Microsoft has released the much-anticipated follow up to the market-leading System Center 2012 Configuration Manager. This release introduces fundamental changes that have significant implications for the management of Windows 10 and mobile devices.
For starters, the new release of Configuration Manager introduces a monthly release cycle for the product. Brad Anderson, Microsoft’s corporate vice president of Enterprise Client and Mobility, refers to this as “SaaSifying” Configuration Manager. This rapid-release cycle is in stark contrast to the previous method for updating Configuration Manager, which involved service packs and other updates that were released over a much longer timeframe. The monthly release cadence will enable Microsoft to add new functionality and updates to Configuration Manager in a more timely fashion.
This fast-release cycle also made changing the name of the product necessary. Most people originally expected this new version to be named “Configuration Manager 2016,” which obviously would not work for a product that will be updated monthly. Officially, it will be referred to simply as System Center Configuration Manager without a year or version designation. The build version, which is based on the year and month of the build release, is visible inside the administration console. For example, the November 2015 build is version 1511 to correspond with the 11th month of 2015. Future releases will look like 1512, 1601, 1602, etc.
One of the key advantages to this release cadence is that it will allow Configuration Manager to match the rapid-release cycle of Windows 10. As additional functionality is introduced with new Windows 10 builds , the ability to manage and deploy that functionality will be close behind, if not simultaneous, in Configuration Manager. This ability to enable the deployment and management of new Windows releases is essential for a company of any size.
Of particular note, this new release of Configuration Manager will enable a company to see at a glance which builds of Windows 10 are active in the environment and provide an easy way to ensure that Windows clients get new builds as they are approved for use at the company. In a nutshell, Configuration Manager will enable a company to manage the well-designed “in-place upgrade” functionality of Windows 10.
Another key aspect that was in every Microsoft announcement about Configuration Manager 1511 is its tight integration with Microsoft Intune. The integration between Configuration Manager and Intune was first introduced in System Center 2012 Configuration Manager, which provided the option to set Configuration Manager as the management authority for Microsoft Intune. This provides a single pane of glass for Configuration Manager administrators to manage both on-premises workstations and mobile devices.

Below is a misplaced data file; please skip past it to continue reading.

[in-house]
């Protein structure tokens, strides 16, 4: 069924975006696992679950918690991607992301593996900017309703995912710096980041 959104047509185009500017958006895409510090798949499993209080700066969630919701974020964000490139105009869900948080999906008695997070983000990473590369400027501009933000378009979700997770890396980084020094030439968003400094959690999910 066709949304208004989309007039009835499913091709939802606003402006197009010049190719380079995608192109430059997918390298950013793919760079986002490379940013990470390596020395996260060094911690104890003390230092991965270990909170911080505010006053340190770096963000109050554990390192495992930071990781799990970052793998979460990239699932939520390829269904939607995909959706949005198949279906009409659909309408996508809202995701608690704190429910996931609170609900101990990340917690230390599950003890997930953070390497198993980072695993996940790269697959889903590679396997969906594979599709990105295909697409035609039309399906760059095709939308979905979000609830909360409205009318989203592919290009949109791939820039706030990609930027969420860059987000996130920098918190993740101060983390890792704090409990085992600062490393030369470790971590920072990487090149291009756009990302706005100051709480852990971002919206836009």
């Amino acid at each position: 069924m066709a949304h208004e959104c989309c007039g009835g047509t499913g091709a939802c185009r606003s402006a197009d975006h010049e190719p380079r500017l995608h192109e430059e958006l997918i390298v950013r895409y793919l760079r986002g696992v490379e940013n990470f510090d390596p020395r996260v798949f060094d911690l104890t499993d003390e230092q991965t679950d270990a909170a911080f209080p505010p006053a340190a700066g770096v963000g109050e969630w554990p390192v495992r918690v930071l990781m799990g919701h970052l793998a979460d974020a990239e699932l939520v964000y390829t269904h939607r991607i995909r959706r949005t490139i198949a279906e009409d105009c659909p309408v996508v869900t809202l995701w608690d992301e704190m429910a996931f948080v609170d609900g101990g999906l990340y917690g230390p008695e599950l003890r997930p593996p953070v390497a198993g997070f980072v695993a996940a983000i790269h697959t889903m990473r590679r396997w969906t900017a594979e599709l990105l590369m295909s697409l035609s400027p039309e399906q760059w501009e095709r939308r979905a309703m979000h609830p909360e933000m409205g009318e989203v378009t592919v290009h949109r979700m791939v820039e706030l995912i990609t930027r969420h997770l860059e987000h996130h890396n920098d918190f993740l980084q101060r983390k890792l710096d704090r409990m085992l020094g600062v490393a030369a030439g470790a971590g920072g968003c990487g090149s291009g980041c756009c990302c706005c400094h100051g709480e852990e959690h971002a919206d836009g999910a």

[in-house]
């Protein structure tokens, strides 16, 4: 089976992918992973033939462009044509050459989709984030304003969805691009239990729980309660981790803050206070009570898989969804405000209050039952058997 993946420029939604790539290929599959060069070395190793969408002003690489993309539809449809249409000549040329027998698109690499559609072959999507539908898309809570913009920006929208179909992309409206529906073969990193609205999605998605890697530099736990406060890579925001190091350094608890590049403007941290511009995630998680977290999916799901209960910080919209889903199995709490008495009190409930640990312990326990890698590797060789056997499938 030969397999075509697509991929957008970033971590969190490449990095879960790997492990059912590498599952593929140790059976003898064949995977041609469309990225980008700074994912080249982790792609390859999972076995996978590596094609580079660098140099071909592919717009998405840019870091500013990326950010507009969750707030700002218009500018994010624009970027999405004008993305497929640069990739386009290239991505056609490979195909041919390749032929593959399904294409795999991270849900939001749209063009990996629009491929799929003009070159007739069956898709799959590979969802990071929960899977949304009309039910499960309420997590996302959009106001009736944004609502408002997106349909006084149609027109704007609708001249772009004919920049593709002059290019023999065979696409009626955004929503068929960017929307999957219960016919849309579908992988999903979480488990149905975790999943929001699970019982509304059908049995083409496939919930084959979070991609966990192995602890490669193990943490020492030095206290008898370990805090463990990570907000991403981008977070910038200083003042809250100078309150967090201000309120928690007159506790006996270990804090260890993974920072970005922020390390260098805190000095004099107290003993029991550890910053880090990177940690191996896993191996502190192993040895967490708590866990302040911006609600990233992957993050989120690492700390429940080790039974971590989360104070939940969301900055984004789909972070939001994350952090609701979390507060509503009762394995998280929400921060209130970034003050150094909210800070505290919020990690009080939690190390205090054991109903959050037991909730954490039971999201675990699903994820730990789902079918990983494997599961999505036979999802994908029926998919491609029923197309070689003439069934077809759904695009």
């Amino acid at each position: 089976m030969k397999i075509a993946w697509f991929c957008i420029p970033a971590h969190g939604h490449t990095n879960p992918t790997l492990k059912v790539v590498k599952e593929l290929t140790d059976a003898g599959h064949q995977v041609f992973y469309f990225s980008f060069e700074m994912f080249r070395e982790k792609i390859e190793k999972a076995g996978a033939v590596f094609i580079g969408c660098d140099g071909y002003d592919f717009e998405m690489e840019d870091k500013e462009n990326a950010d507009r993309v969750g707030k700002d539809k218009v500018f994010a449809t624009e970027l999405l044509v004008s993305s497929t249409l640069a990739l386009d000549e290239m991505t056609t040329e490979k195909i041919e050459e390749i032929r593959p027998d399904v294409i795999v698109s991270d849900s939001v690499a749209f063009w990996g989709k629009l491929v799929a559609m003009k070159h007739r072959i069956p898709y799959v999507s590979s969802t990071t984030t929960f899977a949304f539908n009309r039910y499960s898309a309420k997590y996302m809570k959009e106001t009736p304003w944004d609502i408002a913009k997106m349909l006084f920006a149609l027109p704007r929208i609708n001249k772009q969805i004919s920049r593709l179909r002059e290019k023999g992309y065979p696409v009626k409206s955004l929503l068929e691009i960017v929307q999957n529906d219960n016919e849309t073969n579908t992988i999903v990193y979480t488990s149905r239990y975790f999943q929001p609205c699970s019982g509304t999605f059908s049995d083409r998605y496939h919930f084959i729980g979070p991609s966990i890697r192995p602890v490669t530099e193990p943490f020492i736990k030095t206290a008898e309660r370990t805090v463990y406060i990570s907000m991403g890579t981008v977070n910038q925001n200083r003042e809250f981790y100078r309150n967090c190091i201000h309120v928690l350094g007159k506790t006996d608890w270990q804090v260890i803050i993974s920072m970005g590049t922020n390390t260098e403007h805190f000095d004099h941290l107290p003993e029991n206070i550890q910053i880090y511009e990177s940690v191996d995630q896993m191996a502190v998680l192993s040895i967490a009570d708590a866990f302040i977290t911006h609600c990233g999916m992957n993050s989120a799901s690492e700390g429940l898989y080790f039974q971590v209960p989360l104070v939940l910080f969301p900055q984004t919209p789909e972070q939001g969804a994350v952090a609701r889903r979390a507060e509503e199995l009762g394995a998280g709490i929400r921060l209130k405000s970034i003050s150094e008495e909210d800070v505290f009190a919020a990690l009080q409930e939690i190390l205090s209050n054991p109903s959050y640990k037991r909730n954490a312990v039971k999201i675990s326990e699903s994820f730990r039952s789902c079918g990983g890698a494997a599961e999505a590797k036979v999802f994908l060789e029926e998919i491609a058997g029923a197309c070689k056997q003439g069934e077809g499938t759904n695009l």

The feature parity between stand-alone Microsoft Intune and Microsoft Intune integrated with Configuration Manager has been getting better as that integration has matured. With the release of Configuration Manager 1511, Microsoft notes that this feature parity is nearly complete. As Configuration Manager and Microsoft Intune are now both on a rapid-release cycle, this will enable Microsoft to maintain this feature parity with Microsoft Intune going forward.
This tight integration between Configuration Manager and Microsoft Intune will continue to be significant as companies leverage both products to manage the computers and mobile devices that connect their users to company applications and data.
In summary, the new release of Configuration Manager is significant on many levels, and companies should begin planning their migrations to this version. This will be especially pertinent to companies that are planning to deploy Windows 10.
For information about the rest of the changes in System Center Configuration Manager, the Configuration Manager documentation includes a “What’s New” page that details a wide variety of updates and additions to Configuration Manager.